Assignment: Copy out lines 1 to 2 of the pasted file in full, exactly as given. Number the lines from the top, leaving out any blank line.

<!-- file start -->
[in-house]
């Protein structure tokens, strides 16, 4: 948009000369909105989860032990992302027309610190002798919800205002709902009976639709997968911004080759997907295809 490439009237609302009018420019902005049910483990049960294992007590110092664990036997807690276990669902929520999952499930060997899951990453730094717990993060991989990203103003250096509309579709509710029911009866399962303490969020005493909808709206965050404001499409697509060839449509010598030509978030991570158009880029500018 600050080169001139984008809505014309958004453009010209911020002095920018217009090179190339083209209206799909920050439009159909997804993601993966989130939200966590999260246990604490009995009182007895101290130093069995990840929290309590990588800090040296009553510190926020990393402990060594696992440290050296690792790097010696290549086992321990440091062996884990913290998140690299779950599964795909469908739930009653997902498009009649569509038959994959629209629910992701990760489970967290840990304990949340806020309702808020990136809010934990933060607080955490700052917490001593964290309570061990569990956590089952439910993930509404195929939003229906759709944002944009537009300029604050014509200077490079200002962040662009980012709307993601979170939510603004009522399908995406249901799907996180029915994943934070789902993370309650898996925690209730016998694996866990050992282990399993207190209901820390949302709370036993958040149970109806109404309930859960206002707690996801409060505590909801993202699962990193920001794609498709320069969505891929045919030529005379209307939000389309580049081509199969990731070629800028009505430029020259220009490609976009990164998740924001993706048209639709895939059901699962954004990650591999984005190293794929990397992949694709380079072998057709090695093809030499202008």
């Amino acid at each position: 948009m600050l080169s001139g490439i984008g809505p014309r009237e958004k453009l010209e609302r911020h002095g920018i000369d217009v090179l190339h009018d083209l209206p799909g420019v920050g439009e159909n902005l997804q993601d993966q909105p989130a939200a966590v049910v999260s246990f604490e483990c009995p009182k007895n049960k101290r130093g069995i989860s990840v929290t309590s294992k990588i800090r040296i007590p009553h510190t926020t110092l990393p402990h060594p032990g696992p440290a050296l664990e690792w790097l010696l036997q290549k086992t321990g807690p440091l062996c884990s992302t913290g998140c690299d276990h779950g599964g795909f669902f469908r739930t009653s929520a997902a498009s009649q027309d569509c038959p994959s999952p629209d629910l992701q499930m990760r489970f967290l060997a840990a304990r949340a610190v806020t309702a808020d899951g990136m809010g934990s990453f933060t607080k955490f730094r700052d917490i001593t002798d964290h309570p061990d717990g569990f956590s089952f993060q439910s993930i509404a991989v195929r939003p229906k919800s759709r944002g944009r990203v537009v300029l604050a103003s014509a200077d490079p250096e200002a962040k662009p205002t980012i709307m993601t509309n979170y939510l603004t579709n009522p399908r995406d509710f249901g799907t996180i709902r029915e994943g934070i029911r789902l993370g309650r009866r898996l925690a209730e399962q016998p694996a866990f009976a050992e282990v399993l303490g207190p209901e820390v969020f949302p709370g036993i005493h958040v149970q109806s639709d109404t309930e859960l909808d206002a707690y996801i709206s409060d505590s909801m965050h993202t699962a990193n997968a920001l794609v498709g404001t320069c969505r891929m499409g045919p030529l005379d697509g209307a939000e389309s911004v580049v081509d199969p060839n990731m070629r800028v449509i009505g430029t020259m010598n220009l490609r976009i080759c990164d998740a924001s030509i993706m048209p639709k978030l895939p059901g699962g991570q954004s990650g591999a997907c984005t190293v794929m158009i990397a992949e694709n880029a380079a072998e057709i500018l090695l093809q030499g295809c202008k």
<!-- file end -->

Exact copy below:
[in-house]
């Protein structure tokens, strides 16, 4: 948009000369909105989860032990992302027309610190002798919800205002709902009976639709997968911004080759997907295809 490439009237609302009018420019902005049910483990049960294992007590110092664990036997807690276990669902929520999952499930060997899951990453730094717990993060991989990203103003250096509309579709509710029911009866399962303490969020005493909808709206965050404001499409697509060839449509010598030509978030991570158009880029500018 600050080169001139984008809505014309958004453009010209911020002095920018217009090179190339083209209206799909920050439009159909997804993601993966989130939200966590999260246990604490009995009182007895101290130093069995990840929290309590990588800090040296009553510190926020990393402990060594696992440290050296690792790097010696290549086992321990440091062996884990913290998140690299779950599964795909469908739930009653997902498009009649569509038959994959629209629910992701990760489970967290840990304990949340806020309702808020990136809010934990933060607080955490700052917490001593964290309570061990569990956590089952439910993930509404195929939003229906759709944002944009537009300029604050014509200077490079200002962040662009980012709307993601979170939510603004009522399908995406249901799907996180029915994943934070789902993370309650898996925690209730016998694996866990050992282990399993207190209901820390949302709370036993958040149970109806109404309930859960206002707690996801409060505590909801993202699962990193920001794609498709320069969505891929045919030529005379209307939000389309580049081509199969990731070629800028009505430029020259220009490609976009990164998740924001993706048209639709895939059901699962954004990650591999984005190293794929990397992949694709380079072998057709090695093809030499202008």